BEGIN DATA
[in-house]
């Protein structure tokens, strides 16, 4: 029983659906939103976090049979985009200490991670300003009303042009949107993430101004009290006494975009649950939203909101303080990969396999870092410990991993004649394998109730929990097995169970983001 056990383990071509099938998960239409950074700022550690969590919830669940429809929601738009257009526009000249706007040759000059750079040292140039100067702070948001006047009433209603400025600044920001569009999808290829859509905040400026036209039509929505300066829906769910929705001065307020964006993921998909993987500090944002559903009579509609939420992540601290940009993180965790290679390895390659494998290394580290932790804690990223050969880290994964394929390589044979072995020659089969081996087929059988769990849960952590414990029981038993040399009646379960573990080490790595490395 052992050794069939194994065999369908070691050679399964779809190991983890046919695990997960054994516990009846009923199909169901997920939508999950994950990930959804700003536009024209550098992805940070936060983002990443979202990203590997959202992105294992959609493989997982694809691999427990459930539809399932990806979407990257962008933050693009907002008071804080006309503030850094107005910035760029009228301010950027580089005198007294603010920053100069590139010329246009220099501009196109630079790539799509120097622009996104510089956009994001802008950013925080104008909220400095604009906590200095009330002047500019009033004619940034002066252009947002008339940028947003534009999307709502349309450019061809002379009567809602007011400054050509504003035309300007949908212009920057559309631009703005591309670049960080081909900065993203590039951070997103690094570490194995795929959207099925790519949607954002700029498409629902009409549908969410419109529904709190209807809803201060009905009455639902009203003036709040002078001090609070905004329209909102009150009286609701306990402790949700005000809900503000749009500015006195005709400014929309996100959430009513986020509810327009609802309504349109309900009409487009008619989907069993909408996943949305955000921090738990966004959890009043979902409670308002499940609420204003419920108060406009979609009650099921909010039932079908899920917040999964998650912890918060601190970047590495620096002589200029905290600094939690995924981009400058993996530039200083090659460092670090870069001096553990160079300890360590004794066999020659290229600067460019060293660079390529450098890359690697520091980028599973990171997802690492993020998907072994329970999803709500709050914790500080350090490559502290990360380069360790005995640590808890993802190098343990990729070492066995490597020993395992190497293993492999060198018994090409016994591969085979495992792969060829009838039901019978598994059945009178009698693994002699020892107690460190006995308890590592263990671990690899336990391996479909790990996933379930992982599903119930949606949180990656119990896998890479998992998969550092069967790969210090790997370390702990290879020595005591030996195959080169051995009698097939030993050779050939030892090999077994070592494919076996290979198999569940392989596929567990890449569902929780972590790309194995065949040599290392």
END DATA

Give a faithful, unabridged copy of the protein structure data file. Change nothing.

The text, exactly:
[in-house]
């Protein structure tokens, strides 16, 4: 029983659906939103976090049979985009200490991670300003009303042009949107993430101004009290006494975009649950939203909101303080990969396999870092410990991993004649394998109730929990097995169970983001 056990383990071509099938998960239409950074700022550690969590919830669940429809929601738009257009526009000249706007040759000059750079040292140039100067702070948001006047009433209603400025600044920001569009999808290829859509905040400026036209039509929505300066829906769910929705001065307020964006993921998909993987500090944002559903009579509609939420992540601290940009993180965790290679390895390659494998290394580290932790804690990223050969880290994964394929390589044979072995020659089969081996087929059988769990849960952590414990029981038993040399009646379960573990080490790595490395 052992050794069939194994065999369908070691050679399964779809190991983890046919695990997960054994516990009846009923199909169901997920939508999950994950990930959804700003536009024209550098992805940070936060983002990443979202990203590997959202992105294992959609493989997982694809691999427990459930539809399932990806979407990257962008933050693009907002008071804080006309503030850094107005910035760029009228301010950027580089005198007294603010920053100069590139010329246009220099501009196109630079790539799509120097622009996104510089956009994001802008950013925080104008909220400095604009906590200095009330002047500019009033004619940034002066252009947002008339940028947003534009999307709502349309450019061809002379009567809602007011400054050509504003035309300007949908212009920057559309631009703005591309670049960080081909900065993203590039951070997103690094570490194995795929959207099925790519949607954002700029498409629902009409549908969410419109529904709190209807809803201060009905009455639902009203003036709040002078001090609070905004329209909102009150009286609701306990402790949700005000809900503000749009500015006195005709400014929309996100959430009513986020509810327009609802309504349109309900009409487009008619989907069993909408996943949305955000921090738990966004959890009043979902409670308002499940609420204003419920108060406009979609009650099921909010039932079908899920917040999964998650912890918060601190970047590495620096002589200029905290600094939690995924981009400058993996530039200083090659460092670090870069001096553990160079300890360590004794066999020659290229600067460019060293660079390529450098890359690697520091980028599973990171997802690492993020998907072994329970999803709500709050914790500080350090490559502290990360380069360790005995640590808890993802190098343990990729070492066995490597020993395992190497293993492999060198018994090409016994591969085979495992792969060829009838039901019978598994059945009178009698693994002699020892107690460190006995308890590592263990671990690899336990391996479909790990996933379930992982599903119930949606949180990656119990896998890479998992998969550092069967790969210090790997370390702990290879020595005591030996195959080169051995009698097939030993050779050939030892090999077994070592494919076996290979198999569940392989596929567990890449569902929780972590790309194995065949040599290392």